Sir Mix-a-Lot

Joe Gilmour Thoughts

My early adventures in mixing my two favourite beverages, milk and apple juice didn’t go too well. Time has been a patient teacher though, and I’m getting better. Without the prying and suspicious eyes of other wine professionals, I’ve been practicing in the kitchen. Mixing wines.

Selosse Champagne too expensive for a Monday night? try 1 part Fino sherry to 2 parts NV Champagne. Want to keep hold of your 1996 Leflaive’s* for a special occasion, try a decent young Maconnais with a quarter of old Jura Chardonnay. Sacriligious maybe. Idiotic possibly, but an interesting experiment when you have many wines open of various things.

I think it’s easier to blend white wines then red, particularly as a way of marrying aged complexity with vitality.

I haven’t limited the experience to cheap wines either, I remember blending some different vintages of Vega Sicilia and finding the sum of the parts greater than any of the components.

It seems it’s a passion shared by fellow wine lover and lost soul Rudi Kuneriwan. Wanted and found by the FBI for one of the largest wine counterfeiting operations of modern times. Me, I think he just liked to blend old wines. He just took it too far. Quite a bit too far. I have a certain sympathy with the view of the Gray Report who says:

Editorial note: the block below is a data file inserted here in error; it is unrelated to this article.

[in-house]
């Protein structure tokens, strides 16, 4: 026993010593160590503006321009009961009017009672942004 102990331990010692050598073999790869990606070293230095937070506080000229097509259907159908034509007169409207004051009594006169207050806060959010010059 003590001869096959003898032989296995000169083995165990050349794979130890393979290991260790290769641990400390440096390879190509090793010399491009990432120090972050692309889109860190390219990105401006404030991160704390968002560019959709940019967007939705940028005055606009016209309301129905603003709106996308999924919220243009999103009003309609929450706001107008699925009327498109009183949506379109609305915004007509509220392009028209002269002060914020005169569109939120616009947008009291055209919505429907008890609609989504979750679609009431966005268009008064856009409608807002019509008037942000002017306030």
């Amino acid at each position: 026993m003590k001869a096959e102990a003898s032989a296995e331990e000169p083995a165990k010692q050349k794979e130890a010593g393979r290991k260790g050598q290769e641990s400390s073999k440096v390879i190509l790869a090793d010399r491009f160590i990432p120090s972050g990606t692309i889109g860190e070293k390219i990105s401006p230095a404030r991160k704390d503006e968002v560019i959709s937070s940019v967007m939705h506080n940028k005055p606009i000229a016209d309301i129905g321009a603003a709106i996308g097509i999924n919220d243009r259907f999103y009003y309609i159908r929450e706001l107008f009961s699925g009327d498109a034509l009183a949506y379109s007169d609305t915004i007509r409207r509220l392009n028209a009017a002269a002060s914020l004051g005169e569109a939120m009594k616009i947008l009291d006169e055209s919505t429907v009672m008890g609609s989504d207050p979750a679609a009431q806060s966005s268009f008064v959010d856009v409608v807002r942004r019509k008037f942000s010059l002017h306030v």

“Who would you rather spend an evening with: the forger Rudy Kurniawan, or the people who bought fake wine from him? Kurniawan, an Indonesian national with a great palate, would be so much more interesting. I can’t think of a worse way to spend three hours than beside some guy who calls himself “the Punisher” because he has more prestigious bottles in his cellar than I do.”.

Although anyone who calls himself the ‘punisher’ may well be a good laugh and Rudy does come across as a one-dimensional wine-nerd whose idea of chat consists of responding to whatever wine you describe with a superior one that he just drunk.

Some of his recipes went along the following lines: 1945 Mouton – 50% 1988 Cos d’Estournel, good elegant but quite understated wine – so, soup it up: 25% Chateau Palmer, 25% Californian Cabernet. Sounds quite nice.  Could it pass as 1945 Mouton? I doubt it.  Additionally – I would also rather drink unadulterated versions of the first 2 wines, than that melange. There is something to be said for the original after all. Part of the attraction of mixing two wines is that you can try them separately first –

If not, in a strange sort of way, philosophically, you’re not actually mixing wines anyway.

* Better bring a back-up.

Joe GilmourSir Mix-a-Lot